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Every day, come rain or shine or internet tubes breaking, Film School Rejects showcases a trailer from the past. If there’s one thing that movies have taught us, it’s that when you witness a mob killing you have to dress like a woman and join an all-girl jazz band that’s touring the sunnier areas of the country. Also, you just might find love with Marilyn Monroe. Check out the trailer for yourself:

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Every day, come rain or shine or internet tubes breaking, Film School Rejects showcases a trailer from the past. It’s truly fantastic that in this world of course, Clark Gable once made a movie with Marilyn Monroe. It’s even better that it’s an existential love story that plays like Street Car Named Desire in the middle of Nevada. The bonus is that Monroe is insanely good at paddle ball, even if it does lead to bar fights. It’s the 1960s answer to the Western genre, modernizing it and placing a gorgeous blonde bombshell right in the middle of Gable and Montgomery Clift to see who can make it out alive. Check out the trailer for yourself:

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I’m declaring today officially Michelle Williams Day here on Film School Rejects. I doubt anyone will object, as Ms. Williams has been an object of our affection for quite some time. Above you see the first look at Williams as Marilyn Monroe in Simon Curtis’ My Week with Marilyn. She’s one of two top-level actresses who will play the iconic dame, the other being Naomi Watts. The film is currently shooting at Pinewood Studios and in and around London. It follows the story of Colin Clark, a 23-year old assistant who spent an uninhibited week with Monroe during her time working on The Prince and the Showgirl in 1956. As you can see, the first image of Williams accurately captures both the beauty and the distance that defined the look of Monroe. The wait for a first look at Naomi Watts’ Marilyn begins now. [via Coming Soon]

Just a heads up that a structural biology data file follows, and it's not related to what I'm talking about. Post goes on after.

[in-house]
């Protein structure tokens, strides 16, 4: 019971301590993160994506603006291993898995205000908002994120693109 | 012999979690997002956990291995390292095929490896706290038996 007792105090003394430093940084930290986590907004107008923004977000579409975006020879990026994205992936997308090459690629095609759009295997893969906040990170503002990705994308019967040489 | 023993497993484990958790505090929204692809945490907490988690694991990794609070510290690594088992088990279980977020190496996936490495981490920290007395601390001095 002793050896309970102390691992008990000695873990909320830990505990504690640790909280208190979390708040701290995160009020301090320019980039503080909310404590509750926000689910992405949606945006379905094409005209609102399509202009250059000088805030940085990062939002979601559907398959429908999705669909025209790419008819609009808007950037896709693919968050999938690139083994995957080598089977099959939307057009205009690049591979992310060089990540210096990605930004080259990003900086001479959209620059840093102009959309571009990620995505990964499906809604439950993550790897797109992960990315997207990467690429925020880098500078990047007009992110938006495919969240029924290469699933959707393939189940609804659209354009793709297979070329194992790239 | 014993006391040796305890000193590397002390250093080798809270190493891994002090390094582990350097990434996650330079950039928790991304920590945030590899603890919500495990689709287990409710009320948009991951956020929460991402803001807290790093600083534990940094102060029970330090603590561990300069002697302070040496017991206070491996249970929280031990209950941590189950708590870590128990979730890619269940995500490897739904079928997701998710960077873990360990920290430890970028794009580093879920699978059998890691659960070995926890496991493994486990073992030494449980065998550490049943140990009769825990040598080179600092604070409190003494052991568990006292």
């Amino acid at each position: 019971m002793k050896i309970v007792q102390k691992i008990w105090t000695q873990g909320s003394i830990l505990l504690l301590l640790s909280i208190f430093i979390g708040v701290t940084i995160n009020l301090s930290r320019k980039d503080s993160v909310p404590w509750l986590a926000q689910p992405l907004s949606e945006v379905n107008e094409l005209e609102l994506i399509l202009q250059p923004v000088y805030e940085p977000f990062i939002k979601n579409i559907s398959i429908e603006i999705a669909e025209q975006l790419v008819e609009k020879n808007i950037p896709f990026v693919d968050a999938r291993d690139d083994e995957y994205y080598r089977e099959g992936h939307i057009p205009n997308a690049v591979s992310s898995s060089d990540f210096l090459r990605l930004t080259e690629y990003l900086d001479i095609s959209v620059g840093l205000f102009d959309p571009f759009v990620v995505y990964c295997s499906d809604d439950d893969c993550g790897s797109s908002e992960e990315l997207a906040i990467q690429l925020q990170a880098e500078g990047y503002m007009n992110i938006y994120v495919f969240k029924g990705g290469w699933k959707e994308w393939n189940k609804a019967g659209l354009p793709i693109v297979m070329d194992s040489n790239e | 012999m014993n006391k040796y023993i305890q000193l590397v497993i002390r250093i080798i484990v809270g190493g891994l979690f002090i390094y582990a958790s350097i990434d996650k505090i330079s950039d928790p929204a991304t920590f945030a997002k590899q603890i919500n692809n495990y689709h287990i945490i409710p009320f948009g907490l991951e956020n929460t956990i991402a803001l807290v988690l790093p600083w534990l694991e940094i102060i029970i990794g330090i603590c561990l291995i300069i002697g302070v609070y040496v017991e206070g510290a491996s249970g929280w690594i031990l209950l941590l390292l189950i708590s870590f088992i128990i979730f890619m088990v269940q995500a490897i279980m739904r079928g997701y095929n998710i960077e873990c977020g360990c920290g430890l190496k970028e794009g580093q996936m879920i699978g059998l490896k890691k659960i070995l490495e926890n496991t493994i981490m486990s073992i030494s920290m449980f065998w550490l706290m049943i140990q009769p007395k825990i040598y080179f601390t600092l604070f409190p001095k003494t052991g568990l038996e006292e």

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oam-somelikeithot

Joe and Jerry are two musicians who see a mob murder and decide to go into hiding in an all-female band. The gorgeous Sugar Kane Kowalcyk is part of the troupe, which might just be two good reasons to stay in hiding.

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lohan-nude01.jpg

La Lohan attempts to revive her public image by doing what we’ve been recommending all along. Showing some skin.